- they find a solution on their own
- they learn that some problems resolve themselves, if given enough time
- they grow in their trial
- they learn about themselves
- they develop life skills in the process
Being helpful means “being ready to help.” Being ready doesn’t entail action. Sometimes the best help we can give to the people we love is to stay out of their way, and let them know that we are available . . . if they need our action.
If you’re a mother, a sister, a daughter, an aunt, a niece, a grandmother, well, any one with estrogen surging through them, then you have experienced the urge to be helpful. You’ve wanted to be helpful to those you love, and sometimes even to a perfect stranger. (Note: today we are not talking about our little ones.)
It’s so, so easy to think up ways to help:
- take them soup
- send them flowers
- offer to babysit
- share a cup of coffee
- bake them a pie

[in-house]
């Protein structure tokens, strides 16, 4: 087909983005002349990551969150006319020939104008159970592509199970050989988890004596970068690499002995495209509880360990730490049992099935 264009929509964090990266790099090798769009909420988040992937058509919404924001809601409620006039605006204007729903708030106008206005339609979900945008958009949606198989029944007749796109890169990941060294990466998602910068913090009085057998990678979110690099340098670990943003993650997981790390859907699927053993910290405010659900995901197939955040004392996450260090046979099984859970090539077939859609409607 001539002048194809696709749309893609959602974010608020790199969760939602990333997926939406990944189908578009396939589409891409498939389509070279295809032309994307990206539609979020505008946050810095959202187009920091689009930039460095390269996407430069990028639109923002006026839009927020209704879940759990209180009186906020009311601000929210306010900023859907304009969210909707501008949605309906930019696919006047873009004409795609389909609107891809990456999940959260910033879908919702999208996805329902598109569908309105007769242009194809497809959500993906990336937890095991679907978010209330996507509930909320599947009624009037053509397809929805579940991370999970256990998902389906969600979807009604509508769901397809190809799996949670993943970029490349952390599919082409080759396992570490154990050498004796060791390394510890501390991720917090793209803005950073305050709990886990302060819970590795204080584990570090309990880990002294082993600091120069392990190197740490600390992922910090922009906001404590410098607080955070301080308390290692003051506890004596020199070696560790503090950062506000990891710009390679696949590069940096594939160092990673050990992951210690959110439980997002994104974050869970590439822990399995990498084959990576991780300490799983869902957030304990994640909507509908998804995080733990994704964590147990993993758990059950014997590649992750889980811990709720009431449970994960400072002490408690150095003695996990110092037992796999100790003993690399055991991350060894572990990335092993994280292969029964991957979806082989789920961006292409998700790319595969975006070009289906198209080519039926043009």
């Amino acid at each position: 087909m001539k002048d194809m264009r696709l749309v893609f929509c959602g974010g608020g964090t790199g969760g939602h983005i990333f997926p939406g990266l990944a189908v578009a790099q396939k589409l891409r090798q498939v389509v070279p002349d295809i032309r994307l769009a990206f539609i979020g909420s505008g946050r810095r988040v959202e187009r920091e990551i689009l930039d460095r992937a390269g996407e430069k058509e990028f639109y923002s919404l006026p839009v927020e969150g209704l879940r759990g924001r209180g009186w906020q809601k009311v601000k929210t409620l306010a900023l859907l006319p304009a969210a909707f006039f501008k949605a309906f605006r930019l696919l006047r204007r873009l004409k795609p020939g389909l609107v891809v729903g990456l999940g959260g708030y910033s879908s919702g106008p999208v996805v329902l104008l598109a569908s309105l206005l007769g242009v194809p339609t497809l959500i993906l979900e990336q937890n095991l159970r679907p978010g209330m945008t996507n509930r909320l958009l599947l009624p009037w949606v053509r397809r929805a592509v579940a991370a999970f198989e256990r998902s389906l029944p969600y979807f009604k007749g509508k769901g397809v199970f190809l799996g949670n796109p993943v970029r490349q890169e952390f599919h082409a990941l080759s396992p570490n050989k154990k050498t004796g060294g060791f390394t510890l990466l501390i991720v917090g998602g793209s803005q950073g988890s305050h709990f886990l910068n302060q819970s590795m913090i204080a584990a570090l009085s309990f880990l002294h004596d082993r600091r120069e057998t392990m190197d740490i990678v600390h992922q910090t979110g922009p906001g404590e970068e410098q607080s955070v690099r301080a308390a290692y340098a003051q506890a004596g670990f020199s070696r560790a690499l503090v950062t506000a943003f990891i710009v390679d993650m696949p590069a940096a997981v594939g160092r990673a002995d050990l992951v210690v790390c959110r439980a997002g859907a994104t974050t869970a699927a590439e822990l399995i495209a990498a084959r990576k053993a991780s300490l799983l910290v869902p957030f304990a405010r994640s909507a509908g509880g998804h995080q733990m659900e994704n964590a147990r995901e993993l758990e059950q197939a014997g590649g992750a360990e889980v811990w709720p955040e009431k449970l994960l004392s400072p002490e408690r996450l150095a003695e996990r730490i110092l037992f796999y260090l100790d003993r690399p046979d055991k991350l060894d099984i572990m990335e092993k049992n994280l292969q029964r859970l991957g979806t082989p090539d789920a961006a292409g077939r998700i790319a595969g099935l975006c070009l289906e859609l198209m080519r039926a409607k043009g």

- etc., etc.
What’s not so easy is to help the way that person actually needs help.
- soup won’t clean their house
- flowers don’t give much needed rest
- babysitting, well, that just might be helpful
- coffee doesn’t ease our pain
- pies just make us fat
In the above quick, self-selected avenues of helping, how may those not actually be helpful?
- soup may mean they have to complete the meal with foods they don’t already have on hand
- what if they are allergic to flowers, especially those lovely Stargazers
- babysitting may mean they have to take the time to drive the kids to your house in an already tight schedule
- they don’t have time to meet you for coffee
- pies mean returning dishes to you
Real Life example:
Life is crazy busy. Schedules are tight. In order to still have a sit-down dinner with the family, you decide to put supper in the oven and set the timer. When everyone gets home, voila! dinner will be ready. You buzz in the door excited to eat dinner and catch up on all that is happening with the kids at school. But when you open the oven door, the oven feels room temperature, not hot. Quickly, you check all the settings only to find that the oven is off. Husband coming into the kitchen says, “Hi, honey! you left the oven on this morning, so I turned it off about an hour ago.” What?!?!?!
To be sure, you needed help that day, but that was not the help you needed.
Your husband could have set the table, swept the floor, made coffee, anything. A number of things would have been helpful; turning the oven off was not one of them.